Researchers at Fox Chase Cancer Center in Philadelphia, Pennsylvania, have found that nearly half of the research presented at the 2011 American Society of Clinical Oncology (ASCO) annual meeting came from researchers with industry ties, and that amount is increasing every year.
Their findings were presented at the 2012 ASCO annual meeting held in Chicago, Illinois, in June. Although the findings show that cancer research is becoming increasingly dependent on industry, it does not mean that the studies are flawed or biased, says author Angela Bradbury, MD, assistant professor in the department of clinical genetics at the Fox Chase Cancer Center. Still, the research community needs to understand these relationships and find ways to manage possible conflicts of interest, she says.
All authors who want to present their research at the ASCO annual meeting are required to indicate whether they have any relationships with industry by noting if they are employed by a company, own stock, serve as a consultant or expert witness, or receive honoraria for talks or research projects. When Dr. Bradbury and colleagues reviewed the research submitted to the 2011 meeting, they found that 48% of research accepted for presentation came from a group where at least one author had a relationship with industry. That figure rose from 39% in 2006 and has increased each year. A second abstract by the same authors found that high-profile research selected to be featured prominently at the meeting was more likely to come from scientists with industry relationships.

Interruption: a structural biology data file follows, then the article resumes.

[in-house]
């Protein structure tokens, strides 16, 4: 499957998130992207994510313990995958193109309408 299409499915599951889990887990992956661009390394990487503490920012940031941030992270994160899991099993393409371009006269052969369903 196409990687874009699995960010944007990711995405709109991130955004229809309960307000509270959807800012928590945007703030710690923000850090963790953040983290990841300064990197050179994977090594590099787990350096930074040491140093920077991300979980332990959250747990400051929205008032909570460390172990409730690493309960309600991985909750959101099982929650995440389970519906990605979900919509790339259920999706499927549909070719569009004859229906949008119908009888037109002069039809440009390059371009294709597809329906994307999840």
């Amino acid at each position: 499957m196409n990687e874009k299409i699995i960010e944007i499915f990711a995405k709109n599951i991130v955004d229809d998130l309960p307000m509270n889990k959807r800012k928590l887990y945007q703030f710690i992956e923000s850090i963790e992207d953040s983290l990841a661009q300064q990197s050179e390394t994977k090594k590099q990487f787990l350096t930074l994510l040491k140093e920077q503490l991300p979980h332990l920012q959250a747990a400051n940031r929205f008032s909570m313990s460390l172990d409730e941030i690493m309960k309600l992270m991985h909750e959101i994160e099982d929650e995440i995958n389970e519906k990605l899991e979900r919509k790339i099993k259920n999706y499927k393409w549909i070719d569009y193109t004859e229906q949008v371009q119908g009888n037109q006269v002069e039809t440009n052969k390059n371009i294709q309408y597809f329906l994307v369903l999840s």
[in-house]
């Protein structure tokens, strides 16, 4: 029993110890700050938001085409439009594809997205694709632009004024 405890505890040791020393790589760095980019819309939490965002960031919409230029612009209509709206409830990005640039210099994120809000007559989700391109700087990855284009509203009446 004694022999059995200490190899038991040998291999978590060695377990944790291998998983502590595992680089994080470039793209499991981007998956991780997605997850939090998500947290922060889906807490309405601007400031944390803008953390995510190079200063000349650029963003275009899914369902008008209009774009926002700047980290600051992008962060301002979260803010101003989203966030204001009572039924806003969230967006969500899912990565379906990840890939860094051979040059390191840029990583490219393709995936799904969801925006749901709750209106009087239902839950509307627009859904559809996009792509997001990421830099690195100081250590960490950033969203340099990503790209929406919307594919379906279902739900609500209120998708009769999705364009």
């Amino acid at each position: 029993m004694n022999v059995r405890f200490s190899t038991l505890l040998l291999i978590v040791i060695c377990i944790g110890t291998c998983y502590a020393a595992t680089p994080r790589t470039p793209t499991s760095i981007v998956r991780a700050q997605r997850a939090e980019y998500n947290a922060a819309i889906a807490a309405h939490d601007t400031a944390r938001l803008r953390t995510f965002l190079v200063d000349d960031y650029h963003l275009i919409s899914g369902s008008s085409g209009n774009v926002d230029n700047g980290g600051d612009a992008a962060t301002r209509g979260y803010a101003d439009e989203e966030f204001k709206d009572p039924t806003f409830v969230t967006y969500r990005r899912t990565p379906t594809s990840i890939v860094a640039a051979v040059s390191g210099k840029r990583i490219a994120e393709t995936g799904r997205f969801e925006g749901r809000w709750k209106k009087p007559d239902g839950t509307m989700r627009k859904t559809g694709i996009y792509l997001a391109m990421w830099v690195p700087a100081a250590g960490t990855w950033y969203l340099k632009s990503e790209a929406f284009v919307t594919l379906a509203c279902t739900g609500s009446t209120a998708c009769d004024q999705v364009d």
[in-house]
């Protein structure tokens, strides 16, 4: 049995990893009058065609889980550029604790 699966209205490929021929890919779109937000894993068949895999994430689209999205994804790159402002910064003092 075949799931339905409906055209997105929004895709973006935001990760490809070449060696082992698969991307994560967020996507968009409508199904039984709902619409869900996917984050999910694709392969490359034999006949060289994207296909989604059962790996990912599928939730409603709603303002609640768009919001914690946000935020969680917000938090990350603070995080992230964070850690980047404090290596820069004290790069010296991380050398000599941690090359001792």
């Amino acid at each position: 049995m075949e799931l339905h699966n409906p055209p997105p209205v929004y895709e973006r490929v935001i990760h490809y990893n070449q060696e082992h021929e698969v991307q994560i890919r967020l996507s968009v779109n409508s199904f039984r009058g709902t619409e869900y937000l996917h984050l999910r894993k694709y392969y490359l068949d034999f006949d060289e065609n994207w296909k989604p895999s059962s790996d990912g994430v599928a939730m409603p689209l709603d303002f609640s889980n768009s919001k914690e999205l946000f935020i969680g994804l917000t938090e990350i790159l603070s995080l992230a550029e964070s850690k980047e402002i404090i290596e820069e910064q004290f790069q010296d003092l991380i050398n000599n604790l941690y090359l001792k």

Given that other funding sources have declined, these results are not surprising, says coauthor Beverly Moy, MD, MPH, clinical director of the breast oncology program at Massachusetts General Hospital in Boston.